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George Washington University’s investigation into Snapchat video chills speech
George Washington University is investigating two students for a video expressing anti-Israel and anti-Semitic sentiments. This investigation into protected speech risks chilling student expression and violates GW’s commitment to uphold freedom of speech.
On Nov. 6, a Snapchat video surfaced on Twitter showing two GW students saying: “What are we going to do to Israel? We’re going to fucking bomb Israel bro, fuck outta of here with Jewish pieces of shit.” According to The GW Hatchet, the university contacted the GW police department, which partnered with local law enforcement to investigate the incident.
Unless GW legitimately believes that these students have the capacity to wage war against Israel, threatening disciplinary action serves only to deter and stifle student expression.
GW has explicit, written policies guaranteeing students free speech rights generally consistent with the First Amendment. As the content of the video is neither pervasive enough to rise to punishable harassment, nor serious enough to constitute a true threat, all of the speech should be protected by the First Amendment and, by extension, GW’s policies. Nevertheless, despite GW admitting that “[t]here is no apparent credible threat to our students or our campus at this time,” the university is considering bringing code of conduct charges against the students.
While an internal investigation would be bad enough, GW’s call for law enforcement to investigate expression clearly protected under First Amendment standards is even more harmful. Such an investigation casts a profound, impermissible chilling effect on all GW students, who now must self-censor accordingly lest they, too, face police action for controversial or subjectively offensive speech. Unless GW legitimately believes that these students have the capacity to wage war against Israel, threatening disciplinary action serves only to deter and stifle student expression, especially academic debates on the Israeli-Palestinian conflict.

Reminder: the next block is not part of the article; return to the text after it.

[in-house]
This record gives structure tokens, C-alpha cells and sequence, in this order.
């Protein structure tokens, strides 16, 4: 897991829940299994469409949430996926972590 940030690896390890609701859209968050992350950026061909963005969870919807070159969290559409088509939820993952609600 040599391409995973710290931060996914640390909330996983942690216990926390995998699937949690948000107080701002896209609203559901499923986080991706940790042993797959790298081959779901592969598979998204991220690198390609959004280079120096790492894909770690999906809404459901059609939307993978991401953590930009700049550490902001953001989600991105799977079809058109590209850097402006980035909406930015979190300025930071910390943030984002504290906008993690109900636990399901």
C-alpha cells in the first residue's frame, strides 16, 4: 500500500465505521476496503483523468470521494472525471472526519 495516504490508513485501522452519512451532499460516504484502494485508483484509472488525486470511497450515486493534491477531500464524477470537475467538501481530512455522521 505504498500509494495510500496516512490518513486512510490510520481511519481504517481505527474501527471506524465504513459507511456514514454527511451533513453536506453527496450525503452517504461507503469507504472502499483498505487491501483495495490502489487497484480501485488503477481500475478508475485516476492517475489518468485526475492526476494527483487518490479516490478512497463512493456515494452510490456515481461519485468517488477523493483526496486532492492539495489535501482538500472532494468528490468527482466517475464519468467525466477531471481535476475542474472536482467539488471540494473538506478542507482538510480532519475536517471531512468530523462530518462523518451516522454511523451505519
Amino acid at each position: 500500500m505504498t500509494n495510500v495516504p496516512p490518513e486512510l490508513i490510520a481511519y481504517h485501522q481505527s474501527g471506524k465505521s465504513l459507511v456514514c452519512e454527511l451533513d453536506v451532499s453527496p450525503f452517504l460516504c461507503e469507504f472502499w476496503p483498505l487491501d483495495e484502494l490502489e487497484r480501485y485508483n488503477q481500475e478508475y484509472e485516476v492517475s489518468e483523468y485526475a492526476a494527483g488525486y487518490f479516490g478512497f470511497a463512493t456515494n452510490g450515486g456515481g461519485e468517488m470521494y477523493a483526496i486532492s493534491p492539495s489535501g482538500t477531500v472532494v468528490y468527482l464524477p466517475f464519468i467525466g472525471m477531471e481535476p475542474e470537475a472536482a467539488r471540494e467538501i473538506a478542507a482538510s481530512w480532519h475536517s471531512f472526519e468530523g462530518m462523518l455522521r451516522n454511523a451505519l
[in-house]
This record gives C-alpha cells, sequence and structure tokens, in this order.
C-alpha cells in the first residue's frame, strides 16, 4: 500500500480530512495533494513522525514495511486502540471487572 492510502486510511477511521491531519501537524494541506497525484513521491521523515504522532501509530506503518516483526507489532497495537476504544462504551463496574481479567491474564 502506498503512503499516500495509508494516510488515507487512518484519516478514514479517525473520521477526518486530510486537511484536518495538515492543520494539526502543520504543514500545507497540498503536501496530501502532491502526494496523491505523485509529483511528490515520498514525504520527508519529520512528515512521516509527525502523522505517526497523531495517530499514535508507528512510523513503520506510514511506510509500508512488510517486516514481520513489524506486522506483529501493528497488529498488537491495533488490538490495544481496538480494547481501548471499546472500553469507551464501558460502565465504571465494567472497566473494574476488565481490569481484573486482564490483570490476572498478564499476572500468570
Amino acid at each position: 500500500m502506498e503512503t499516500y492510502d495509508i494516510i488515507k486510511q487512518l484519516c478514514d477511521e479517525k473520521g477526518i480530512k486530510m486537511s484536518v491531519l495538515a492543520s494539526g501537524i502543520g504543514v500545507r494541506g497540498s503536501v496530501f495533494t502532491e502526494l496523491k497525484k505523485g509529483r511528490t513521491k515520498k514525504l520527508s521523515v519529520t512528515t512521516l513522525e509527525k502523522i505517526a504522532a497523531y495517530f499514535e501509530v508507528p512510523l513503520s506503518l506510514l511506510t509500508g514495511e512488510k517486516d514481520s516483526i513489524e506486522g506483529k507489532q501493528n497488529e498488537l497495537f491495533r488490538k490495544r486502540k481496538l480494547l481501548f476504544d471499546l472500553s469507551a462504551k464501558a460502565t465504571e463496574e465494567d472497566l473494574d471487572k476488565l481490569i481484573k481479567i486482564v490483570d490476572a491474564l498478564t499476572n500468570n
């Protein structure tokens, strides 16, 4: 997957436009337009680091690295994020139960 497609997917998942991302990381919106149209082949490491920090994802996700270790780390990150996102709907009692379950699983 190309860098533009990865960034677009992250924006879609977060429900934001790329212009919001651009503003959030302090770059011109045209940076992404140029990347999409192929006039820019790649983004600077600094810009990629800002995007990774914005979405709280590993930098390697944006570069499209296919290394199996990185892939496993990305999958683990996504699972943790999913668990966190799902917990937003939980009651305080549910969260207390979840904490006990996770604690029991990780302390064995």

Nor is this the first time GW has directed its police to investigate student expression. In 2017, university police scrutinized security camera footage to identify the culprits behind posters satirizing GW’s Young America’s Foundation, a conservative student organization. In criticizing GW’s action, FIRE wrote:
[I]t is not the place of the police and university administrators to separate fair satire from unfair satire, nor to set upon a path of imposing discipline based on whether students or officials find the expressed idea, as they understand it, to be offensive.
We call upon GW, as a university that promises to uphold freedom of speech, to familiarize itself with what constitutes protected speech and to end its practice of investigating such expression once and for all.
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